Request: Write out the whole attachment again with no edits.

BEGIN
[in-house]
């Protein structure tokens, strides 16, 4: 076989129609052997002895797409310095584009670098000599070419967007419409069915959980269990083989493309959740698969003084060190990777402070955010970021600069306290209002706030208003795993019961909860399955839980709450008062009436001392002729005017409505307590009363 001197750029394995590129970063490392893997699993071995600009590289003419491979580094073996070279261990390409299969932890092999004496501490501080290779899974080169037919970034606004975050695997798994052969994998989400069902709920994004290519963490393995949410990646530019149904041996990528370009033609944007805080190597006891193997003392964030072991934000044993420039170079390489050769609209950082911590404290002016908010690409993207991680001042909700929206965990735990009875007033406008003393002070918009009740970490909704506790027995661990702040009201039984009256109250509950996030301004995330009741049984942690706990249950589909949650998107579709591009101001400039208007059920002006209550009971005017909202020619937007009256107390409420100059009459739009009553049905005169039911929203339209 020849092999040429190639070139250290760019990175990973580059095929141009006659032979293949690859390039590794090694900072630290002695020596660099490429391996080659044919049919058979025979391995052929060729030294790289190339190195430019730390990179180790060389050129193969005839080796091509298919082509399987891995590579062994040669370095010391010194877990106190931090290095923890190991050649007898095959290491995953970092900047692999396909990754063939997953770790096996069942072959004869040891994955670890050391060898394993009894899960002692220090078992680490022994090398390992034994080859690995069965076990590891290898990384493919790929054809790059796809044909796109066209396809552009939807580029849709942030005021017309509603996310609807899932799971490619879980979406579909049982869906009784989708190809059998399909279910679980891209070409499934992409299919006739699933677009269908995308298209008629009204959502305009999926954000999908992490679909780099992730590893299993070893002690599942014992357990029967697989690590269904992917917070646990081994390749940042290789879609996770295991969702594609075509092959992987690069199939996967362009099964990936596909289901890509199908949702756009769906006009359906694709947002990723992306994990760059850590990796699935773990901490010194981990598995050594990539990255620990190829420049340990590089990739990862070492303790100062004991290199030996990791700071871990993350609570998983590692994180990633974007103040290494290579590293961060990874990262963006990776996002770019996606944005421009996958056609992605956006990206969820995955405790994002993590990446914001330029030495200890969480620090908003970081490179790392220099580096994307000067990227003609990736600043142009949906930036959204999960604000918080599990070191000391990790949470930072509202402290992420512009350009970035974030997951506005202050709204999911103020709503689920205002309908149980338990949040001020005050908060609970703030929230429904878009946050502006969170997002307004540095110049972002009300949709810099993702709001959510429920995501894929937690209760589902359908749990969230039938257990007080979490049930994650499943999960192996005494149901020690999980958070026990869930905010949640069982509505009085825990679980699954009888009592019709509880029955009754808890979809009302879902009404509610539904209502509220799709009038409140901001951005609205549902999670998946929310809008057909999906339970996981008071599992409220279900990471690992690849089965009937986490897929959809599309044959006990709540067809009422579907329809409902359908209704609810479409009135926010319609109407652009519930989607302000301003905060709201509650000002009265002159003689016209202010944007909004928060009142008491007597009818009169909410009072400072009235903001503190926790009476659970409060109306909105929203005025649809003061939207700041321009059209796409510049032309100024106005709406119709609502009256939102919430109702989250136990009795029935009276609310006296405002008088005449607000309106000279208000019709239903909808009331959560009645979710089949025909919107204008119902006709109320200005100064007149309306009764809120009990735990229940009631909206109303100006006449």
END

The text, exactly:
[in-house]
């Protein structure tokens, strides 16, 4: 076989129609052997002895797409310095584009670098000599070419967007419409069915959980269990083989493309959740698969003084060190990777402070955010970021600069306290209002706030208003795993019961909860399955839980709450008062009436001392002729005017409505307590009363 001197750029394995590129970063490392893997699993071995600009590289003419491979580094073996070279261990390409299969932890092999004496501490501080290779899974080169037919970034606004975050695997798994052969994998989400069902709920994004290519963490393995949410990646530019149904041996990528370009033609944007805080190597006891193997003392964030072991934000044993420039170079390489050769609209950082911590404290002016908010690409993207991680001042909700929206965990735990009875007033406008003393002070918009009740970490909704506790027995661990702040009201039984009256109250509950996030301004995330009741049984942690706990249950589909949650998107579709591009101001400039208007059920002006209550009971005017909202020619937007009256107390409420100059009459739009009553049905005169039911929203339209 020849092999040429190639070139250290760019990175990973580059095929141009006659032979293949690859390039590794090694900072630290002695020596660099490429391996080659044919049919058979025979391995052929060729030294790289190339190195430019730390990179180790060389050129193969005839080796091509298919082509399987891995590579062994040669370095010391010194877990106190931090290095923890190991050649007898095959290491995953970092900047692999396909990754063939997953770790096996069942072959004869040891994955670890050391060898394993009894899960002692220090078992680490022994090398390992034994080859690995069965076990590891290898990384493919790929054809790059796809044909796109066209396809552009939807580029849709942030005021017309509603996310609807899932799971490619879980979406579909049982869906009784989708190809059998399909279910679980891209070409499934992409299919006739699933677009269908995308298209008629009204959502305009999926954000999908992490679909780099992730590893299993070893002690599942014992357990029967697989690590269904992917917070646990081994390749940042290789879609996770295991969702594609075509092959992987690069199939996967362009099964990936596909289901890509199908949702756009769906006009359906694709947002990723992306994990760059850590990796699935773990901490010194981990598995050594990539990255620990190829420049340990590089990739990862070492303790100062004991290199030996990791700071871990993350609570998983590692994180990633974007103040290494290579590293961060990874990262963006990776996002770019996606944005421009996958056609992605956006990206969820995955405790994002993590990446914001330029030495200890969480620090908003970081490179790392220099580096994307000067990227003609990736600043142009949906930036959204999960604000918080599990070191000391990790949470930072509202402290992420512009350009970035974030997951506005202050709204999911103020709503689920205002309908149980338990949040001020005050908060609970703030929230429904878009946050502006969170997002307004540095110049972002009300949709810099993702709001959510429920995501894929937690209760589902359908749990969230039938257990007080979490049930994650499943999960192996005494149901020690999980958070026990869930905010949640069982509505009085825990679980699954009888009592019709509880029955009754808890979809009302879902009404509610539904209502509220799709009038409140901001951005609205549902999670998946929310809008057909999906339970996981008071599992409220279900990471690992690849089965009937986490897929959809599309044959006990709540067809009422579907329809409902359908209704609810479409009135926010319609109407652009519930989607302000301003905060709201509650000002009265002159003689016209202010944007909004928060009142008491007597009818009169909410009072400072009235903001503190926790009476659970409060109306909105929203005025649809003061939207700041321009059209796409510049032309100024106005709406119709609502009256939102919430109702989250136990009795029935009276609310006296405002008088005449607000309106000279208000019709239903909808009331959560009645979710089949025909919107204008119902006709109320200005100064007149309306009764809120009990735990229940009631909206109303100006006449």